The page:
Sep. 6—At a summit hosted at the governor's mansion Wednesday, Heather Fleming, director of programs of the New Mexico Literacy Institute, said she was "jazzed."
Fleming is a big believer in "structured literacy" — or the "science of reading" — which she described as a set of principles that make up "the most effective form of reading instruction for all students."
At the summit, Gov. Michelle Lujan Grisham announced a request she plans to make to the state Legislature for $30 million to invest in a new literacy institute that, she said, will help to provide instruction to the state's students and raise reading proficiency rates, which remain among the lowest in the nation.
Fleming believes if structured literacy is fully implemented throughout the state, proficiency rates will "shoot up." She said the approach to teaching reading and writing will act as a "force multiplier" for other educational investments and efforts.
"Part of structured literacy has to do with an understanding of other languages and the ways in which those languages connect to English," Fleming said. "Helping teachers to understand how and when and why to use first languages to support academic development is really important, too."
Lujan Grisham convened educators, experts and administrators Wednesday for a summit to focus on how schools around the state can better implement structured literacy and how to maintain accountability and measure results across student populations.
State Senate President Pro Tem Mimi Stewart, who was an elementary educator in Albuquerque Public Schools for about 30 years, said she has been working for years to implement structured literacy in New Mexico schools. The state is spending $20 million each year to retrain teachers in the structured literacy approach because many are still being trained with "old methods that don't work," Stewart said.
The new institute would both provide instruction to students who struggle with literacy as well as focus on research and training educators in evidence-based reading instruction.
It could be located at a university or as a standalone entity, Stewart said.
The planned investment in literacy comes after Lujan Grisham recently travelled to the Kansas Center for Reading with a delegation of policymakers and education experts that included Stewart.
Lujan Grisham, in an interview Wednesday, said future students will have the science of reading in every classroom.
Preliminary scores from spring 2023 show reading proficiency among third through eighth graders in New Mexico has increased by 4.3%, Lujan Grisham said in a news release. The governor depicted the improvement, as well as a rise in over graduation rates, as a result of her administration's investments in education in recent years.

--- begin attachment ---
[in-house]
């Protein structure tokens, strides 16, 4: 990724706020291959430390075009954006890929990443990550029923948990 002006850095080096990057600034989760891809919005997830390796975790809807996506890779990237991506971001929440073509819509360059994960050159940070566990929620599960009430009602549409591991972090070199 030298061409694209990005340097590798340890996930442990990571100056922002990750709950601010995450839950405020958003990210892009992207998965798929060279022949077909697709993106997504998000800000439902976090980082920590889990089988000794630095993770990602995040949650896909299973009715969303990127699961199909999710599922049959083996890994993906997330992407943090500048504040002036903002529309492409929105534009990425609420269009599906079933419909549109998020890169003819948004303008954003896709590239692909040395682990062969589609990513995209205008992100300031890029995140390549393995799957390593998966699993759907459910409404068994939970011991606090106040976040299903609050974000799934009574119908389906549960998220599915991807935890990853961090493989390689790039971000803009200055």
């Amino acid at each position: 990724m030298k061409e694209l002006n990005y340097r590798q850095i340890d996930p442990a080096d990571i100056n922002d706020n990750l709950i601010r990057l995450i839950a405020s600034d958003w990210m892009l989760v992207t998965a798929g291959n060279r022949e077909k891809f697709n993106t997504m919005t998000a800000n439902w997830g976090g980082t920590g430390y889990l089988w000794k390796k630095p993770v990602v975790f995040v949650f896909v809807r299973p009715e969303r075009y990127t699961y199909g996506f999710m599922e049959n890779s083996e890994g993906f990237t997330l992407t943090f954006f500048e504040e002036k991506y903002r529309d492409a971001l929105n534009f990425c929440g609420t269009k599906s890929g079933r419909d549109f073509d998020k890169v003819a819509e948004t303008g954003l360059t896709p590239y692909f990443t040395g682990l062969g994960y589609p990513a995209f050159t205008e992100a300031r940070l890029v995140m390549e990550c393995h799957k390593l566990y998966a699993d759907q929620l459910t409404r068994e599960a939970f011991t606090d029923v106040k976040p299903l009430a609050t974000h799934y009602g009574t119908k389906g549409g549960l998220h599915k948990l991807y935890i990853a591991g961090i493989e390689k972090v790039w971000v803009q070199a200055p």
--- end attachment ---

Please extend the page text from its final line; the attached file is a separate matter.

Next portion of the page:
"Every New Mexican can read — that has to be the goal," Lujan Grisham said in an interview Wednesday. "To build this institute, and to tie it to higher education and to make sure parents and educators have intervention support, is critical."
Improved literacy would lead to improvements across other subjects as well, Lujan Grisham said, such as science and math.
Lujan Grisham said the purpose of the summit was to build momentum for a statewide push for structured literacy education. Legislators, her administration, tribes and higher education officials are aligned on the issue, she said, and there is already broad commitment to the funding and to the programming planned.
"Everyone is on board," Lujan Grisham said. "That never happens. ... This is not a political idea; it really is an evidence-based strategy for public education."
The changes are not enough to turn around public education deficiencies around the state overnight, Lujan Grisham admitted, although she maintained the state is in compliance with the 2018 Yazzie/Martinez ruling that said the state was not doing enough to ensure at-risk students were receiving a sufficient education.
"If I was going to a judge today, could I say to every parent that every issue that every at-risk child is facing is resolved?" she said. "The answer is no. But the goal based on [the Yazzie/Martinez lawsuit] is that the answer should be, as quickly as possible, yes. And we're on our way."